requests from responses.

   Each message MUST all contain only a single TLV.

                                                1   1   1   1   1   1
        0   1   2   3   4   5   6   7   8   9   0   1   2   3   4   5
      +---+---+---+---+---+---+---+---+---+---+---+---+---+---+---+---+
      |                          MESSAGE ID                           |
      +---+---+---+---+---+---+---+---+---+---+---+---+---+---+---+---+
      |QR |    OpCode     |            Z              |     RCODE     |
      +---+---+---+---+---+---+---+---+---+---+---+---+---+---+---+---+
      |                                                               |
      /                           TLV-DATA                            /
      /                                                               /
      +---+---+---+---+---+---+---+---+---+---+---+---+---+---+---+---+

   The MESSAGE ID, QR, OpCode and RCODE fields have their usual meaning
   as defined in [RFC1035].

   The Z bits are currently unused, and SHOULD be set to zero.

   A list of TLVs are used zero (0) in place of the usual sections,
   requests and MUST
   appear immediately after the 12 octet header.  The total size of the
   TLVs is calculated from the value of the standard two octet framing
   word minus the 12 octets of the DNS header. responses unless re-defined in a later specification.

3.2.  Message Handling

   Both clients and servers may unilaterally send Session Signaling
   messages at any point in the lifetime of a session and are therefore
   considered to be the initiator with respect to that message.  The
   initiator MUST set the value of the QR bit in the DNS header to zero
   (0), and the responder MUST set it to one (1).

   Every Session Signaling request message MUST elicit a response (which
   MUST have the same ID in the DNS message header as in the request)
   and every TLV contained within the request requires a corresponding
   TLV in the response. request).

   In order to preserve the correct sequence of state, Session Signaling
   requests MUST NOT be processed out of order.  Similarly the TLVs in a
   message MUST be processed in the order in which they are contained in
   the message, and the order of the TLVs in the response MUST
   correspond with the order of the TLVs in the request.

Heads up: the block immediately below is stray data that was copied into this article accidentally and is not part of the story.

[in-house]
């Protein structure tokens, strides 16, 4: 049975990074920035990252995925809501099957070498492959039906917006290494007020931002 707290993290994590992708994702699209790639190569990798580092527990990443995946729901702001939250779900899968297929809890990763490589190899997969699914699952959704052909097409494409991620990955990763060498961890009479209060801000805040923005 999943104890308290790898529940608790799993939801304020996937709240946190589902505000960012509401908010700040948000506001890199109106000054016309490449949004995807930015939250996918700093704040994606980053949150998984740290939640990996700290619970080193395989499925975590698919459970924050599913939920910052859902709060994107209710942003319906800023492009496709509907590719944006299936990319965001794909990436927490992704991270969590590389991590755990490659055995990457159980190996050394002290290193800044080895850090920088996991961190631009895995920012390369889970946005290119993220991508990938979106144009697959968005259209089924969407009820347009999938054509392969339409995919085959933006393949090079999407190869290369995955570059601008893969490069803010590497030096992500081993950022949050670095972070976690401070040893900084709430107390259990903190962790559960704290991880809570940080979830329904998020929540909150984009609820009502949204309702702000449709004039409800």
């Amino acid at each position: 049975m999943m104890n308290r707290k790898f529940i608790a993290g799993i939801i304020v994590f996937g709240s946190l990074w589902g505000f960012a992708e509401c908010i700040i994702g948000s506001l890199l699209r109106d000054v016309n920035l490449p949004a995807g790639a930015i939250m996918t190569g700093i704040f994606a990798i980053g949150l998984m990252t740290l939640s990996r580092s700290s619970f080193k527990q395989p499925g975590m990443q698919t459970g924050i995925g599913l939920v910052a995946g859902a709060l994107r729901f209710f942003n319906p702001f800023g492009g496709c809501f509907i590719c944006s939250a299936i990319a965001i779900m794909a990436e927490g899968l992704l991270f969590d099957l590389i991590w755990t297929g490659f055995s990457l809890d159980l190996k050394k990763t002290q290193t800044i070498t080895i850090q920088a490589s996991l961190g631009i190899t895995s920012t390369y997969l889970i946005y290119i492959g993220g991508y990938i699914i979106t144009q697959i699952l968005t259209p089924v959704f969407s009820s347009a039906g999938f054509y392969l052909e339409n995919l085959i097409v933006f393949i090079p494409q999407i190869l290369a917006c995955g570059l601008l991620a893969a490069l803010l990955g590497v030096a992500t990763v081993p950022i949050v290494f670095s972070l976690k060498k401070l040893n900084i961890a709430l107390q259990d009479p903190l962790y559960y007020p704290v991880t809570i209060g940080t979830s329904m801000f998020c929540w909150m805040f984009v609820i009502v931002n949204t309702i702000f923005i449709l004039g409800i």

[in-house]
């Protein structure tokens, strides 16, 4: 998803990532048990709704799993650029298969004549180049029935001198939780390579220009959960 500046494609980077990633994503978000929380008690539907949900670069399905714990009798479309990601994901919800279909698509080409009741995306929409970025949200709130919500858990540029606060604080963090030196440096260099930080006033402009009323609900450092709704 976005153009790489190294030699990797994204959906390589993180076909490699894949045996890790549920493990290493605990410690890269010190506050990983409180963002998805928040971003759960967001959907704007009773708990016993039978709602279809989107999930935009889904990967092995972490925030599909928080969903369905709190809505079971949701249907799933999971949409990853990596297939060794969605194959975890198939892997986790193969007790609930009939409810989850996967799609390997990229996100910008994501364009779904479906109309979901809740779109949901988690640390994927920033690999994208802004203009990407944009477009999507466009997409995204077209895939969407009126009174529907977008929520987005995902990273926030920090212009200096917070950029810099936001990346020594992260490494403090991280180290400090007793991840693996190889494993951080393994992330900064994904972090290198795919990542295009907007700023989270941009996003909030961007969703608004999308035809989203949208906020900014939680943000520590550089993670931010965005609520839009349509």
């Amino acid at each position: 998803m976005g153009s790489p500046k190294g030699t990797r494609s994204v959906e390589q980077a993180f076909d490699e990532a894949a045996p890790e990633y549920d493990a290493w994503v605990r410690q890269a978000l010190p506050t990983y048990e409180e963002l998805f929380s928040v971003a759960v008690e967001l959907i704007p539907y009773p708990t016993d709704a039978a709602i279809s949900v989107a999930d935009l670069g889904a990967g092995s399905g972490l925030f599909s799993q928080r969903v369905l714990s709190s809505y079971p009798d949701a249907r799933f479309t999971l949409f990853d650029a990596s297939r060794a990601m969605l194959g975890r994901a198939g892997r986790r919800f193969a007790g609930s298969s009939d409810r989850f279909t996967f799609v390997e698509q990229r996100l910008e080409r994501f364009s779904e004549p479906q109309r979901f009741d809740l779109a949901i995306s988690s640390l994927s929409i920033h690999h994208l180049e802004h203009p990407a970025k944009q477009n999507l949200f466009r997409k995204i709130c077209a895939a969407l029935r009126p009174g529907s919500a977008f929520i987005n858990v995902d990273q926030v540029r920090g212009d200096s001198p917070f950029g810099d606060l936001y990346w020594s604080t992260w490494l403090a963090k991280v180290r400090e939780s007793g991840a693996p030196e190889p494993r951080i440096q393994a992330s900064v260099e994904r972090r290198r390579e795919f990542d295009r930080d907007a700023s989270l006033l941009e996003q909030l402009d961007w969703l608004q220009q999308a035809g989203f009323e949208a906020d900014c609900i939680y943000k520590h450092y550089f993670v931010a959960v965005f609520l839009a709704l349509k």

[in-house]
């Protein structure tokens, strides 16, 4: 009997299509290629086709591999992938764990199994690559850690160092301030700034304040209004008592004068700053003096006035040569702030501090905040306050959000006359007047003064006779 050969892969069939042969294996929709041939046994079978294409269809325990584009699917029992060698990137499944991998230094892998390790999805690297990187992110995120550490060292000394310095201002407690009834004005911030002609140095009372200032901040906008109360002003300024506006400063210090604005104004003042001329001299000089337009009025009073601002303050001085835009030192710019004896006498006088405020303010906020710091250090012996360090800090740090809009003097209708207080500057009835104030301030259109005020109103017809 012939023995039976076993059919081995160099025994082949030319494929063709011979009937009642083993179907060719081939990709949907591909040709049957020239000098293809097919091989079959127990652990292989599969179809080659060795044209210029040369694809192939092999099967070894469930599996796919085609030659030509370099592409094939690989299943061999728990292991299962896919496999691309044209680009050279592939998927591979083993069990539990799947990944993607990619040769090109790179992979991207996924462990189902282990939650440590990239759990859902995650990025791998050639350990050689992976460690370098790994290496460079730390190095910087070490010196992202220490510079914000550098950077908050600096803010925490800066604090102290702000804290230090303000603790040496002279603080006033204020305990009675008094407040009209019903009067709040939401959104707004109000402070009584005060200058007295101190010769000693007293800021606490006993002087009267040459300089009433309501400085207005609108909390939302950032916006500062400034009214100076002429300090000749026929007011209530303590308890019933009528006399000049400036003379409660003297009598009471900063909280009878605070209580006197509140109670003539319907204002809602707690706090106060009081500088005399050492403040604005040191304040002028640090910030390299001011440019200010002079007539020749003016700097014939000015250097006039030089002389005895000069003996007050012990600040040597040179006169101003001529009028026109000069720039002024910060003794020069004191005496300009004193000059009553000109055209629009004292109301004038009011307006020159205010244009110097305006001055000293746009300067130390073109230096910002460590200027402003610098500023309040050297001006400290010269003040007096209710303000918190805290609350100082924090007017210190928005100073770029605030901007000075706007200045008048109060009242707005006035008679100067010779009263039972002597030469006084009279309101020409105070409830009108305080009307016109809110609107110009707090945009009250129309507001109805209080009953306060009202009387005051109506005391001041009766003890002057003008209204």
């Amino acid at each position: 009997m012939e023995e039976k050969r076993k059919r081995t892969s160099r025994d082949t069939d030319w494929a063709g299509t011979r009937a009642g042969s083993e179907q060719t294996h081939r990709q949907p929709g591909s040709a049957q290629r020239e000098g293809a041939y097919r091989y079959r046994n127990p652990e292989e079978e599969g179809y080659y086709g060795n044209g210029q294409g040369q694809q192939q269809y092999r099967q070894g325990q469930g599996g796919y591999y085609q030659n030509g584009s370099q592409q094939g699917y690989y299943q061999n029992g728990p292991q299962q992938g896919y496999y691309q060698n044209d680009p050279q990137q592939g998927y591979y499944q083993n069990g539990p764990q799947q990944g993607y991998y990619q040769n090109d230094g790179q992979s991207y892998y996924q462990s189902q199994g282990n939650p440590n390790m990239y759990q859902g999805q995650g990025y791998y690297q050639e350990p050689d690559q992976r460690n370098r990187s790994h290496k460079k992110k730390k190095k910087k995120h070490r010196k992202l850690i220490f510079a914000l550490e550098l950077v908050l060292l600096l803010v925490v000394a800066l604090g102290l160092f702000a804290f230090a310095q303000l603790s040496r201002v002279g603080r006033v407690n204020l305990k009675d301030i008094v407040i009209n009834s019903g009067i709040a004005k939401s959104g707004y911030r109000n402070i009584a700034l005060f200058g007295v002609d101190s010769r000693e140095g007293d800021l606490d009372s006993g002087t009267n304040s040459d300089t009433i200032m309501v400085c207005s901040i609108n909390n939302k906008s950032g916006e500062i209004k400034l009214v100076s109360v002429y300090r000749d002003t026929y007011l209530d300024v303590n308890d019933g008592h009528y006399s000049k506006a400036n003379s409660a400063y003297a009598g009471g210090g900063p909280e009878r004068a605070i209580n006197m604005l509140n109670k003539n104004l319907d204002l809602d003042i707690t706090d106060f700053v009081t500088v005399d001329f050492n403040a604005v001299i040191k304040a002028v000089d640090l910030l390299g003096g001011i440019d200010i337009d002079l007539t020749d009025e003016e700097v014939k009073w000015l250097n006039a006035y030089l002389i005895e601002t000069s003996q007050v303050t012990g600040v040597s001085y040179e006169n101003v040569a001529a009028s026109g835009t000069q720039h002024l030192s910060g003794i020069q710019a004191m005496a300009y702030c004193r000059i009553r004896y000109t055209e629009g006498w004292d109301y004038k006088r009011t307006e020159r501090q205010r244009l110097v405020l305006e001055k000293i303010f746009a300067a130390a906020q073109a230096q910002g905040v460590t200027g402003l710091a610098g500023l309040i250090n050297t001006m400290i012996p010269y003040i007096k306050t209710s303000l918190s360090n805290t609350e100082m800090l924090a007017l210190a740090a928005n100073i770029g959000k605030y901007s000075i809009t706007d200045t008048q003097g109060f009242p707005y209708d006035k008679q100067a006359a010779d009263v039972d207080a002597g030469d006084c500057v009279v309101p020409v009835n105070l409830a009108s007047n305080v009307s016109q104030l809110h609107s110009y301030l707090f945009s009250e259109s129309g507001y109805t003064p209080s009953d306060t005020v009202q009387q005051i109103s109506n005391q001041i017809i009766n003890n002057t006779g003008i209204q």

<< RB: should the presence of a SS message create a "sequencing
   point", such that all pending responses must be answered? >>

3.3.  TLV Format

                                                1   1   1

   The RCODE value in a response uses a subset of the standard (non-
   extended) RCODE values from the IANA DNS RCODEs registry, interpreted
   as follows:

           +------+----------+---------------------------------+
           | Code | Mnemonic | Description                     |
           +------+----------+---------------------------------+
           |    0 | NOERROR  | TLV processed successfully      |
           |      |          |                                 |
           |    1 | FORMERR  | TLV format error                |
           |      |          |                                 |
           |    4 | NOTIMP   | Session Signaling not supported |
           |      |          |                                 |
           |    5 | REFUSED  | TLV declined for policy reasons |
           +------+----------+---------------------------------+

3.3.  TLV Format

                                                1   1   1   1   1   1
        0   1   2   3   4   5   6   7   8   9   0   1   2   3   4   5
      +---+---+---+---+---+---+---+---+---+---+---+---+---+---+---+---+
      |SESSION-STATUS
      |                         SESSION-TYPE                          |
      +---+---+---+---+---+---+---+---+---+---+---+---+---+---+---+---+
      |                        SESSION-LENGTH                         |
      +---+---+---+---+---+---+---+---+---+---+---+---+---+---+---+---+
      |                                                               |
      /                         SESSION-DATA                          /
      /                                                               /
      +---+---+---+---+---+---+---+---+---+---+---+---+---+---+---+---+

   SESSION-STATUS:  A 4 bit field used in a response to indicate the
      success (or otherwise) of an operation, as defined in the DNS
      Session Signaling Status Codes Registry.  It SHOULD contain
      "NOERROR" (0) in a request message but the responder MUST NOT